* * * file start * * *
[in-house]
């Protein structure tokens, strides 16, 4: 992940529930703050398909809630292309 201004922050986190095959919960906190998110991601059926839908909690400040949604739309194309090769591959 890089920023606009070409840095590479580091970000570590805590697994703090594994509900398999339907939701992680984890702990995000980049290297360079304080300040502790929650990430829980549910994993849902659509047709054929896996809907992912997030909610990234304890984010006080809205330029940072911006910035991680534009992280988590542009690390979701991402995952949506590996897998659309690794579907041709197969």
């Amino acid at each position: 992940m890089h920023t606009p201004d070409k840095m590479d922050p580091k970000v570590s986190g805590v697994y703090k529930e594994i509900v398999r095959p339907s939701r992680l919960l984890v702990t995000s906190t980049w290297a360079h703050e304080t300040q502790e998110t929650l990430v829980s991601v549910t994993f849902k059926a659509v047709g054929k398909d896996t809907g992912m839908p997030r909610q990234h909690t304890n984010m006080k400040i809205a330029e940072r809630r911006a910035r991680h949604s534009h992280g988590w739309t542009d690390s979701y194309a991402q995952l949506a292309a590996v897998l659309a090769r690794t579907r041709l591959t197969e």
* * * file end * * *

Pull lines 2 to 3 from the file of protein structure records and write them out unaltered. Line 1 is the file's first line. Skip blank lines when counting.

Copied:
């Protein structure tokens, strides 16, 4: 992940529930703050398909809630292309 201004922050986190095959919960906190998110991601059926839908909690400040949604739309194309090769591959 890089920023606009070409840095590479580091970000570590805590697994703090594994509900398999339907939701992680984890702990995000980049290297360079304080300040502790929650990430829980549910994993849902659509047709054929896996809907992912997030909610990234304890984010006080809205330029940072911006910035991680534009992280988590542009690390979701991402995952949506590996897998659309690794579907041709197969």
């Amino acid at each position: 992940m890089h920023t606009p201004d070409k840095m590479d922050p580091k970000v570590s986190g805590v697994y703090k529930e594994i509900v398999r095959p339907s939701r992680l919960l984890v702990t995000s906190t980049w290297a360079h703050e304080t300040q502790e998110t929650l990430v829980s991601v549910t994993f849902k059926a659509v047709g054929k398909d896996t809907g992912m839908p997030r909610q990234h909690t304890n984010m006080k400040i809205a330029e940072r809630r911006a910035r991680h949604s534009h992280g988590w739309t542009d690390s979701y194309a991402q995952l949506a292309a590996v897998l659309a090769r690794t579907r041709l591959t197969e």